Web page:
Note: This lesson may be taught either as a stand-alone lesson or as a sequel to the complementary EDSITEment lesson Ambrose Bierce, Edgar Allan Poe, and the Unreliable Narrator; although designed for a younger audience (grades 6–8), many of the activities and resources in Ambrose Bierce, Edgar Allan Poe, and the Unreliable Narrator can be adapted for high school students as well.
Through some less-than-ethical arrangements with Maria Clemm, Poe's mother-in-law, he [Griswold] secured the rights to publish a posthumous collection of Poe's works. (Technically, the rights to Poe's estate belonged to his sister Rosalie. Mrs. Clemm, unaware of his deep hostility towards Edgar, may have first approached Griswold.) The initial two volumes appeared towards the end of 1849, with a brief preface pronouncing the edition as a charitable act to benefit Mrs. Clemm. In actuality, instead of the promised money, Mrs. Clemm received six sets of the two volumes to sell at whatever she could get. Griswold even kept all of the manuscript material Mrs. Clemm had sent to him, all worth far more than one-hundred sets would have been. It was long claimed that Poe himself had appointed Griswold his literary executor, but no real evidence of this has ever been produced.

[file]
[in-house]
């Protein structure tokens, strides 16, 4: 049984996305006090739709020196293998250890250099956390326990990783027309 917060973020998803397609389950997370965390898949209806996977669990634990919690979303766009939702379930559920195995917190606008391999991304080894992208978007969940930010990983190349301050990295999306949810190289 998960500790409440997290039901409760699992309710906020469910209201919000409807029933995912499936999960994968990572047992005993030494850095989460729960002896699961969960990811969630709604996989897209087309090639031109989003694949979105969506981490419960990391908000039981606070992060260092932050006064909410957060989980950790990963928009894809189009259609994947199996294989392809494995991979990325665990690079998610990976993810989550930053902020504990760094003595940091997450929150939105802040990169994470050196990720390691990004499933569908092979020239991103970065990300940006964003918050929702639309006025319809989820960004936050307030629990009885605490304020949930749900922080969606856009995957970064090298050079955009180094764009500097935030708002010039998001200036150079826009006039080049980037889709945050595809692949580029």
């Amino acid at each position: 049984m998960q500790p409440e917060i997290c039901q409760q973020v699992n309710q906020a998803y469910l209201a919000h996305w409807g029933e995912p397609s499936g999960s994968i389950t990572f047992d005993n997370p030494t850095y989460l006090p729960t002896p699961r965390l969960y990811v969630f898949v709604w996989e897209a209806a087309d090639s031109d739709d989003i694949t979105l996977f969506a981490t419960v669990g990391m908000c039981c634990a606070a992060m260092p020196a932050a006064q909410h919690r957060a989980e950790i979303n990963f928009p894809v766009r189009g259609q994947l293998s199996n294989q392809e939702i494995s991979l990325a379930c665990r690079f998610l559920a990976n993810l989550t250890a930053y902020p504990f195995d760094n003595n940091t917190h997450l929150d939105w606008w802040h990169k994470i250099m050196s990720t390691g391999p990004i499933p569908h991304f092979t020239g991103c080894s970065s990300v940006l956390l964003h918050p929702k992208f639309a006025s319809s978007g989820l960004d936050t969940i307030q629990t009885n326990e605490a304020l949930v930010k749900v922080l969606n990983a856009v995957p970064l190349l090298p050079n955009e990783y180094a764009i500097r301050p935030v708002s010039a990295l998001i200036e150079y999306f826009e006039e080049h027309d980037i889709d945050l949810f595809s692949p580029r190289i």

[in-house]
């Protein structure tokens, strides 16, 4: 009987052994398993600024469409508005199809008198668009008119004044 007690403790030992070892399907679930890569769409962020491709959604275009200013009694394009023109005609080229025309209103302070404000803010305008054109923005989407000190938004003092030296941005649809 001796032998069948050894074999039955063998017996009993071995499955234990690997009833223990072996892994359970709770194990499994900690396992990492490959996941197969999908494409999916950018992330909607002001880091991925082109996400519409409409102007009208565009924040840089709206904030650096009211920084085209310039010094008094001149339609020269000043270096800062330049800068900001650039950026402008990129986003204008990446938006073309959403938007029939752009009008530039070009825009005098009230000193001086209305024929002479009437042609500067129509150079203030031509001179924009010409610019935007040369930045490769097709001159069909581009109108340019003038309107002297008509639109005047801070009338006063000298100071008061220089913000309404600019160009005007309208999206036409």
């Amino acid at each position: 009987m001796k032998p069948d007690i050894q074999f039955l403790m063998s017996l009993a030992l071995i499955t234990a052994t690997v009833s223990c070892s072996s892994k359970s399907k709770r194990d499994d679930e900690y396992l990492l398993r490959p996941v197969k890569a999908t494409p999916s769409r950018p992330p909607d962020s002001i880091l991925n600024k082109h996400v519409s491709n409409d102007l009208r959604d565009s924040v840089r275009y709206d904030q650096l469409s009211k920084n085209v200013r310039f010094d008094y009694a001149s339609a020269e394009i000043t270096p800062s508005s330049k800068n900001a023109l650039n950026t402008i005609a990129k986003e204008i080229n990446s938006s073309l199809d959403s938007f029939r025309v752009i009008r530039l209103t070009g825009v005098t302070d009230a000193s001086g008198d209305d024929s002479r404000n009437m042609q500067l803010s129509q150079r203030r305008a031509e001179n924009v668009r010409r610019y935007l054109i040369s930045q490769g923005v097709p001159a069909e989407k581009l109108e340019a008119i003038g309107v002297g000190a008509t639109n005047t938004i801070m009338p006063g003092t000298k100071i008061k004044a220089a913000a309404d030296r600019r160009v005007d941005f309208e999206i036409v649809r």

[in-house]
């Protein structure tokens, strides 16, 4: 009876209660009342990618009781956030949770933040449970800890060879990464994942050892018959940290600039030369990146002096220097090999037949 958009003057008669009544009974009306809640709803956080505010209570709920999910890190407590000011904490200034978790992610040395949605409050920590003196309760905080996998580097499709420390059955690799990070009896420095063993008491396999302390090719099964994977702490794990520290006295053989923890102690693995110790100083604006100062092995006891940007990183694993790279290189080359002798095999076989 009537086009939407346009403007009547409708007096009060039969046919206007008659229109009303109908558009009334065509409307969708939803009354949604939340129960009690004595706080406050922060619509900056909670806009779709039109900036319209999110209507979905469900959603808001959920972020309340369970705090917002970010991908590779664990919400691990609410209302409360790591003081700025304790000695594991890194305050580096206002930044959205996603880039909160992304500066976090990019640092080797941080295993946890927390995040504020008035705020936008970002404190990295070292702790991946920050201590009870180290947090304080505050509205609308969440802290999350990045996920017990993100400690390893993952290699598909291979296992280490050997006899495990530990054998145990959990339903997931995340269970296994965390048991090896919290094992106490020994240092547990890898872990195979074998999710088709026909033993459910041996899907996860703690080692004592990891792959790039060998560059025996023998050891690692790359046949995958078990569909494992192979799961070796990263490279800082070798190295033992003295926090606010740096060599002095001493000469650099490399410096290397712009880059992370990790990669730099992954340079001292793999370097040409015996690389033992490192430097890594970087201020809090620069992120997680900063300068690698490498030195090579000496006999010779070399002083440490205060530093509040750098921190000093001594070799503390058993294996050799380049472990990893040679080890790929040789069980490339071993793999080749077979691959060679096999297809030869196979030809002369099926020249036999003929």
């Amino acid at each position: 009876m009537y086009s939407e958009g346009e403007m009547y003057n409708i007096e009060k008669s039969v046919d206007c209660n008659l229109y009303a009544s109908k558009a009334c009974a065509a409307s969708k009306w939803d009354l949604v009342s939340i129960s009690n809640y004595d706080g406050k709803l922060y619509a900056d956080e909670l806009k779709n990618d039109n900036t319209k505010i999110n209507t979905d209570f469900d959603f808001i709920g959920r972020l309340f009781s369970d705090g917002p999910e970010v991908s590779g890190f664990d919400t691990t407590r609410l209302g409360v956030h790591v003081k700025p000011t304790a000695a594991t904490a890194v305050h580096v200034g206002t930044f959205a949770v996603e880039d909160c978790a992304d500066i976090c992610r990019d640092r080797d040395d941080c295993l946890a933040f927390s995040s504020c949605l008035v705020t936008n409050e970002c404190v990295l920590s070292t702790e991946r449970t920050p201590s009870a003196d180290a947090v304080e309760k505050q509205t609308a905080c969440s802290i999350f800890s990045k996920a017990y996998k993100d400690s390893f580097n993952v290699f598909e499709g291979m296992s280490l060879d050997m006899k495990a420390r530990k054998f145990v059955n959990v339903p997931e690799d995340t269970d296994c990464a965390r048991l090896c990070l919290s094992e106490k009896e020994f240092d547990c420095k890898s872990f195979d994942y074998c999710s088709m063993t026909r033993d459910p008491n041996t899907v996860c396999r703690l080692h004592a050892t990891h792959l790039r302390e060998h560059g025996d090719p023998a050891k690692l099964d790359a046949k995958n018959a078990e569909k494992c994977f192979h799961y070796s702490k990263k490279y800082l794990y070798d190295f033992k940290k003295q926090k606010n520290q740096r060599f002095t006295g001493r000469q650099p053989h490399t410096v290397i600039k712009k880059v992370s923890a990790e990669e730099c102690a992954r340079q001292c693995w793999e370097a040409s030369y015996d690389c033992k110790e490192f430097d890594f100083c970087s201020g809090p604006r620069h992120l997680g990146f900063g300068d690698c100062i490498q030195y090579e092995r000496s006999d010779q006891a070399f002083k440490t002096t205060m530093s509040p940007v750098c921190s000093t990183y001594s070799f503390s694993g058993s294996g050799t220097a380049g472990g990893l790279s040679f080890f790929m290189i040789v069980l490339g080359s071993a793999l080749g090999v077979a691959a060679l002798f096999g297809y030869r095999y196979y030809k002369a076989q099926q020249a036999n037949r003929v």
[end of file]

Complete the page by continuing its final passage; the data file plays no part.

… In this "Memoir" Griswold cleverly manipulated and invented details of Poe's life for the least favorable account he could create. He even forged letters from Poe to exaggerate his own role as Poe's benefactor and to alienate Poe's friends. (A. H. Quinn provides an exacting account of these forgeries in his 1941 biography of Poe.) No lie was too great for Griswold, no slander too outrageous. Poe's choice not to return to the University of Virginia became expulsion for wild and reckless behavior. Poe's honorable discharge from the army became desertion. The 1827 publication of Tamerlane and Other Poems was dismissed as a lie. He even accused Poe of engaging in some dark secret with the second Mrs. Allan and invented a scheme by which Poe supposedly blackmailed an unidentified "literary woman of South Carolina" (presumably Mrs. Ellet). By praising Poe's writings and attacking Poe's character, Griswold managed to make himself appear to be a sincere admirer and to attain a false sense of fairness in his general approach to Poe. In short, it was a brilliant piece of character assassination. Poe's literary executor had become his literary executioner.